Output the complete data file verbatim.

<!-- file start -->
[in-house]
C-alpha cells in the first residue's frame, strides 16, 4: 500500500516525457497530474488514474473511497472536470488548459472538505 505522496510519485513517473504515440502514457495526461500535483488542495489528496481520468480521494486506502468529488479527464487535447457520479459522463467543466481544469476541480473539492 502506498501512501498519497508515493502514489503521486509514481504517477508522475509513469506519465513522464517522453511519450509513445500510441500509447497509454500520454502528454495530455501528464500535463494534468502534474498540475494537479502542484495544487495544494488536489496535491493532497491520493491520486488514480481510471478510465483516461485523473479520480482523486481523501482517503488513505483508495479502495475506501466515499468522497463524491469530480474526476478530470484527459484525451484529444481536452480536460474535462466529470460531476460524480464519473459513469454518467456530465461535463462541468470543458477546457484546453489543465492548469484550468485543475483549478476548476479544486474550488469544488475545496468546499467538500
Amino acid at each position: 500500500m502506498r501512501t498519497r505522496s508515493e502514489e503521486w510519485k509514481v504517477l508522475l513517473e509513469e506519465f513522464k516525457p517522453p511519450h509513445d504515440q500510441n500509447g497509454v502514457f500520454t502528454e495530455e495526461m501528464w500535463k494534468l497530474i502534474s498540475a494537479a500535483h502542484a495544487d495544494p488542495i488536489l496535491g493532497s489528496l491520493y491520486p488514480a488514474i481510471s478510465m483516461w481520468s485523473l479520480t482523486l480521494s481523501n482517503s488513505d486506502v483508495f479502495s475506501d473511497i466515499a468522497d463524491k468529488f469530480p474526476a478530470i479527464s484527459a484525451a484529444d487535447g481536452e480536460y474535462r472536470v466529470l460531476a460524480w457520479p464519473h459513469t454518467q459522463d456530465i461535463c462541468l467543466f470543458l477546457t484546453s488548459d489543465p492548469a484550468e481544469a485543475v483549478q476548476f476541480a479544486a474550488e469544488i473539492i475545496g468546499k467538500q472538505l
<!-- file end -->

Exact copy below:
[in-house]
C-alpha cells in the first residue's frame, strides 16, 4: 500500500516525457497530474488514474473511497472536470488548459472538505 505522496510519485513517473504515440502514457495526461500535483488542495489528496481520468480521494486506502468529488479527464487535447457520479459522463467543466481544469476541480473539492 502506498501512501498519497508515493502514489503521486509514481504517477508522475509513469506519465513522464517522453511519450509513445500510441500509447497509454500520454502528454495530455501528464500535463494534468502534474498540475494537479502542484495544487495544494488536489496535491493532497491520493491520486488514480481510471478510465483516461485523473479520480482523486481523501482517503488513505483508495479502495475506501466515499468522497463524491469530480474526476478530470484527459484525451484529444481536452480536460474535462466529470460531476460524480464519473459513469454518467456530465461535463462541468470543458477546457484546453489543465492548469484550468485543475483549478476548476479544486474550488469544488475545496468546499467538500
Amino acid at each position: 500500500m502506498r501512501t498519497r505522496s508515493e502514489e503521486w510519485k509514481v504517477l508522475l513517473e509513469e506519465f513522464k516525457p517522453p511519450h509513445d504515440q500510441n500509447g497509454v502514457f500520454t502528454e495530455e495526461m501528464w500535463k494534468l497530474i502534474s498540475a494537479a500535483h502542484a495544487d495544494p488542495i488536489l496535491g493532497s489528496l491520493y491520486p488514480a488514474i481510471s478510465m483516461w481520468s485523473l479520480t482523486l480521494s481523501n482517503s488513505d486506502v483508495f479502495s475506501d473511497i466515499a468522497d463524491k468529488f469530480p474526476a478530470i479527464s484527459a484525451a484529444d487535447g481536452e480536460y474535462r472536470v466529470l460531476a460524480w457520479p464519473h459513469t454518467q459522463d456530465i461535463c462541468l467543466f470543458l477546457t484546453s488548459d489543465p492548469a484550468e481544469a485543475v483549478q476548476f476541480a479544486a474550488e469544488i473539492i475545496g468546499k467538500q472538505l